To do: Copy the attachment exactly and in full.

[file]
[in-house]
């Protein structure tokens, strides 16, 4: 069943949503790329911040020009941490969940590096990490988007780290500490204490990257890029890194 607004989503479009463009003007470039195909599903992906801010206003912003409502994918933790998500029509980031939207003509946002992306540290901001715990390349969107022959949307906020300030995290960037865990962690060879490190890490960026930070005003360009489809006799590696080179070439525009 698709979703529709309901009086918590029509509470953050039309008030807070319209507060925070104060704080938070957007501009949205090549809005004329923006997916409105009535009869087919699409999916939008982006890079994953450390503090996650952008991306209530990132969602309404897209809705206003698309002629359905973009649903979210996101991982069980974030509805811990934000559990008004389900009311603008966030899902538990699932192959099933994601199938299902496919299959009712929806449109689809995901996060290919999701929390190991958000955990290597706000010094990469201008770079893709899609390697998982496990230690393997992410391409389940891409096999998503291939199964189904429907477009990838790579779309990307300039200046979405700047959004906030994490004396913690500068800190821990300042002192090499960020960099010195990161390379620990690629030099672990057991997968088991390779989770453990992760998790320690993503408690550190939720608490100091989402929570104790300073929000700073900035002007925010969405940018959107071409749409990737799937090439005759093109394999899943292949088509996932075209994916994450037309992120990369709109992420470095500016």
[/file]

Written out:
[in-house]
């Protein structure tokens, strides 16, 4: 069943949503790329911040020009941490969940590096990490988007780290500490204490990257890029890194 607004989503479009463009003007470039195909599903992906801010206003912003409502994918933790998500029509980031939207003509946002992306540290901001715990390349969107022959949307906020300030995290960037865990962690060879490190890490960026930070005003360009489809006799590696080179070439525009 698709979703529709309901009086918590029509509470953050039309008030807070319209507060925070104060704080938070957007501009949205090549809005004329923006997916409105009535009869087919699409999916939008982006890079994953450390503090996650952008991306209530990132969602309404897209809705206003698309002629359905973009649903979210996101991982069980974030509805811990934000559990008004389900009311603008966030899902538990699932192959099933994601199938299902496919299959009712929806449109689809995901996060290919999701929390190991958000955990290597706000010094990469201008770079893709899609390697998982496990230690393997992410391409389940891409096999998503291939199964189904429907477009990838790579779309990307300039200046979405700047959004906030994490004396913690500068800190821990300042002192090499960020960099010195990161390379620990690629030099672990057991997968088991390779989770453990992760998790320690993503408690550190939720608490100091989402929570104790300073929000700073900035002007925010969405940018959107071409749409990737799937090439005759093109394999899943292949088509996932075209994916994450037309992120990369709109992420470095500016």